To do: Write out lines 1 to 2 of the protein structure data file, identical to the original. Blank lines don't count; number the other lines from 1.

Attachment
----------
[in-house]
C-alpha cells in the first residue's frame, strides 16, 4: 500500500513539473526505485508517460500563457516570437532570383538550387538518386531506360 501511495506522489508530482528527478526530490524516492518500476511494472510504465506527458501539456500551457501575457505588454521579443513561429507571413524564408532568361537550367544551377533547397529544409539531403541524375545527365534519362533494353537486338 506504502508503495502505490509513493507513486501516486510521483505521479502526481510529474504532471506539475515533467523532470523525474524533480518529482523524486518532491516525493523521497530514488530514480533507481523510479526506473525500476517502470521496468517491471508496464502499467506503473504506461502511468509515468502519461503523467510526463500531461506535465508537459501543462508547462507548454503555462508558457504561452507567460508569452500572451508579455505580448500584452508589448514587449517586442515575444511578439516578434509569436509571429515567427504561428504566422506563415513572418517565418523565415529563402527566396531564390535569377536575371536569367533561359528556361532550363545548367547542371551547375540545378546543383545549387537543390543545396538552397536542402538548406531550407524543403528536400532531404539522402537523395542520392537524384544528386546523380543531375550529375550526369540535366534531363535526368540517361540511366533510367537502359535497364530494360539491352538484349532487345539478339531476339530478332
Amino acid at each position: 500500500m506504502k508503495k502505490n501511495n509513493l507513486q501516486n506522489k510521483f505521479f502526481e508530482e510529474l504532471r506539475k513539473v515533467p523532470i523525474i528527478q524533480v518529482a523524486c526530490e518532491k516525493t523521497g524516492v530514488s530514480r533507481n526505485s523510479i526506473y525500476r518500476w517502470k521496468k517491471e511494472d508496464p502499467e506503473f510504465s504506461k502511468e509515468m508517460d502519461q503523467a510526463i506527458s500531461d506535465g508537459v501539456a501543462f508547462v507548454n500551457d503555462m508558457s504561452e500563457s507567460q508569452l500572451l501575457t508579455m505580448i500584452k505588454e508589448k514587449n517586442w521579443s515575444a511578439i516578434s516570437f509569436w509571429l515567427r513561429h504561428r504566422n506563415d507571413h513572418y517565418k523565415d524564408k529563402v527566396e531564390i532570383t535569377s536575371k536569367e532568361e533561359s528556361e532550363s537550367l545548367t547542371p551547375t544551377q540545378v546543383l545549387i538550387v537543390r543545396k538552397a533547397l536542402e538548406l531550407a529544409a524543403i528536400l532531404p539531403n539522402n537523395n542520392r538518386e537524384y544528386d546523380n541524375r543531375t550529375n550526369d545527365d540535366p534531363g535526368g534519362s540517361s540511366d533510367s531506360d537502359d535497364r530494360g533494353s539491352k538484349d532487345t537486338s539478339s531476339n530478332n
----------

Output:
[in-house]
C-alpha cells in the first residue's frame, strides 16, 4: 500500500513539473526505485508517460500563457516570437532570383538550387538518386531506360 501511495506522489508530482528527478526530490524516492518500476511494472510504465506527458501539456500551457501575457505588454521579443513561429507571413524564408532568361537550367544551377533547397529544409539531403541524375545527365534519362533494353537486338 506504502508503495502505490509513493507513486501516486510521483505521479502526481510529474504532471506539475515533467523532470523525474524533480518529482523524486518532491516525493523521497530514488530514480533507481523510479526506473525500476517502470521496468517491471508496464502499467506503473504506461502511468509515468502519461503523467510526463500531461506535465508537459501543462508547462507548454503555462508558457504561452507567460508569452500572451508579455505580448500584452508589448514587449517586442515575444511578439516578434509569436509571429515567427504561428504566422506563415513572418517565418523565415529563402527566396531564390535569377536575371536569367533561359528556361532550363545548367547542371551547375540545378546543383545549387537543390543545396538552397536542402538548406531550407524543403528536400532531404539522402537523395542520392537524384544528386546523380543531375550529375550526369540535366534531363535526368540517361540511366533510367537502359535497364530494360539491352538484349532487345539478339531476339530478332